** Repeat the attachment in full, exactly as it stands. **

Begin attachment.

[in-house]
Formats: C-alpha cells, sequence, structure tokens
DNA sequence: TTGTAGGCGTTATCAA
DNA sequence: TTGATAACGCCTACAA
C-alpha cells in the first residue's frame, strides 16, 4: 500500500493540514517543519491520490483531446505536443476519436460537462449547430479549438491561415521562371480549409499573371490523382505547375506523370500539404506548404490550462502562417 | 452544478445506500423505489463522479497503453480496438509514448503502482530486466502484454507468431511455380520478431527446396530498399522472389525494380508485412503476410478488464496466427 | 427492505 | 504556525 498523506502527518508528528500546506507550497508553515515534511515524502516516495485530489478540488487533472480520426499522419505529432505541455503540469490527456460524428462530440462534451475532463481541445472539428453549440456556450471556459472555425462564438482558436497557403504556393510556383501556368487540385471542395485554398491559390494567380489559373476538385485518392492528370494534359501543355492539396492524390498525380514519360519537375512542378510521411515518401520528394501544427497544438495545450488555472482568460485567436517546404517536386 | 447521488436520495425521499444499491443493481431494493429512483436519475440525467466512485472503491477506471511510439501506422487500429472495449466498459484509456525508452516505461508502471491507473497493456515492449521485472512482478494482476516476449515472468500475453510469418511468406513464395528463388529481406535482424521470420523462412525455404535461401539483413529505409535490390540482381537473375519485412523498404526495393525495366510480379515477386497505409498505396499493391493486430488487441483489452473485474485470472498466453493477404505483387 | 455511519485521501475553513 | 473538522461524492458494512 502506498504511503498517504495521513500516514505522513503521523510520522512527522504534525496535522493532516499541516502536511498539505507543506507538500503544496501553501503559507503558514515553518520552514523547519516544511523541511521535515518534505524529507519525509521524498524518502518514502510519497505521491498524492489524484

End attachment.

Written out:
[in-house]
Formats: C-alpha cells, sequence, structure tokens
DNA sequence: TTGTAGGCGTTATCAA
DNA sequence: TTGATAACGCCTACAA
C-alpha cells in the first residue's frame, strides 16, 4: 500500500493540514517543519491520490483531446505536443476519436460537462449547430479549438491561415521562371480549409499573371490523382505547375506523370500539404506548404490550462502562417 | 452544478445506500423505489463522479497503453480496438509514448503502482530486466502484454507468431511455380520478431527446396530498399522472389525494380508485412503476410478488464496466427 | 427492505 | 504556525 498523506502527518508528528500546506507550497508553515515534511515524502516516495485530489478540488487533472480520426499522419505529432505541455503540469490527456460524428462530440462534451475532463481541445472539428453549440456556450471556459472555425462564438482558436497557403504556393510556383501556368487540385471542395485554398491559390494567380489559373476538385485518392492528370494534359501543355492539396492524390498525380514519360519537375512542378510521411515518401520528394501544427497544438495545450488555472482568460485567436517546404517536386 | 447521488436520495425521499444499491443493481431494493429512483436519475440525467466512485472503491477506471511510439501506422487500429472495449466498459484509456525508452516505461508502471491507473497493456515492449521485472512482478494482476516476449515472468500475453510469418511468406513464395528463388529481406535482424521470420523462412525455404535461401539483413529505409535490390540482381537473375519485412523498404526495393525495366510480379515477386497505409498505396499493391493486430488487441483489452473485474485470472498466453493477404505483387 | 455511519485521501475553513 | 473538522461524492458494512 502506498504511503498517504495521513500516514505522513503521523510520522512527522504534525496535522493532516499541516502536511498539505507543506507538500503544496501553501503559507503558514515553518520552514523547519516544511523541511521535515518534505524529507519525509521524498524518502518514502510519497505521491498524492489524484